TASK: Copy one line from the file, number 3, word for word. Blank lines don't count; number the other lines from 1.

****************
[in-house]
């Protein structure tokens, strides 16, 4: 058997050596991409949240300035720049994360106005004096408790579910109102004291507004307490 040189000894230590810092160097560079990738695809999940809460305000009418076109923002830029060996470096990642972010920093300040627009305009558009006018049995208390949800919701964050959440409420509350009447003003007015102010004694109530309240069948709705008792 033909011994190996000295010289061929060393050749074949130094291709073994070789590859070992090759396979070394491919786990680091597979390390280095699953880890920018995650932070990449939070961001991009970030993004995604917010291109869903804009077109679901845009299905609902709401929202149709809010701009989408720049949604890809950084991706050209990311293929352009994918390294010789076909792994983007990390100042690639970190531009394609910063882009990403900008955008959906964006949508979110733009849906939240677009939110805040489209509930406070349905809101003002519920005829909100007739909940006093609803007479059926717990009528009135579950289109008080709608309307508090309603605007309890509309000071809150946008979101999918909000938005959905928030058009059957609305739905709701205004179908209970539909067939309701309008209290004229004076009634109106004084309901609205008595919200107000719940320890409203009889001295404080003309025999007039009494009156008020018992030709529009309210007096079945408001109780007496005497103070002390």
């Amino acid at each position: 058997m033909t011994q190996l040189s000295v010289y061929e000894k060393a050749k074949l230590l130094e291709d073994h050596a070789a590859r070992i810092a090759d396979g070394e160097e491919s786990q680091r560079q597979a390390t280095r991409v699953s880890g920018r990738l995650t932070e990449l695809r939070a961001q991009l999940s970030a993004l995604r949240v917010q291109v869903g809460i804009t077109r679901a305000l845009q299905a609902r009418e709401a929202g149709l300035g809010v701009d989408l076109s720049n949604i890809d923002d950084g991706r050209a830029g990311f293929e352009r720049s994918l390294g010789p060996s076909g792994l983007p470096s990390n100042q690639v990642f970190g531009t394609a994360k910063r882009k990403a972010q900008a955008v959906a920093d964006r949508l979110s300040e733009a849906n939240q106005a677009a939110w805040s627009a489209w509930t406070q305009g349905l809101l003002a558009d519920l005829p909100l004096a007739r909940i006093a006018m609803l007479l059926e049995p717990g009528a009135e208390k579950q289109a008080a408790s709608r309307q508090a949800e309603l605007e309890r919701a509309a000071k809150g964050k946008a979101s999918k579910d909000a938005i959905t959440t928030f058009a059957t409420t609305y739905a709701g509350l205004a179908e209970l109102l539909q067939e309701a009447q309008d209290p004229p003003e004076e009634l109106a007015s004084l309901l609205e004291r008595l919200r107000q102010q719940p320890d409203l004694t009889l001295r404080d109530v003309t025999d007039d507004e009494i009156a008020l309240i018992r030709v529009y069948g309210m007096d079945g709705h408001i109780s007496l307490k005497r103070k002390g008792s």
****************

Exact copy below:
């Amino acid at each position: 058997m033909t011994q190996l040189s000295v010289y061929e000894k060393a050749k074949l230590l130094e291709d073994h050596a070789a590859r070992i810092a090759d396979g070394e160097e491919s786990q680091r560079q597979a390390t280095r991409v699953s880890g920018r990738l995650t932070e990449l695809r939070a961001q991009l999940s970030a993004l995604r949240v917010q291109v869903g809460i804009t077109r679901a305000l845009q299905a609902r009418e709401a929202g149709l300035g809010v701009d989408l076109s720049n949604i890809d923002d950084g991706r050209a830029g990311f293929e352009r720049s994918l390294g010789p060996s076909g792994l983007p470096s990390n100042q690639v990642f970190g531009t394609a994360k910063r882009k990403a972010q900008a955008v959906a920093d964006r949508l979110s300040e733009a849906n939240q106005a677009a939110w805040s627009a489209w509930t406070q305009g349905l809101l003002a558009d519920l005829p909100l004096a007739r909940i006093a006018m609803l007479l059926e049995p717990g009528a009135e208390k579950q289109a008080a408790s709608r309307q508090a949800e309603l605007e309890r919701a509309a000071k809150g964050k946008a979101s999918k579910d909000a938005i959905t959440t928030f058009a059957t409420t609305y739905a709701g509350l205004a179908e209970l109102l539909q067939e309701a009447q309008d209290p004229p003003e004076e009634l109106a007015s004084l309901l609205e004291r008595l919200r107000q102010q719940p320890d409203l004694t009889l001295r404080d109530v003309t025999d007039d507004e009494i009156a008020l309240i018992r030709v529009y069948g309210m007096d079945g709705h408001i109780s007496l307490k005497r103070k002390g008792s």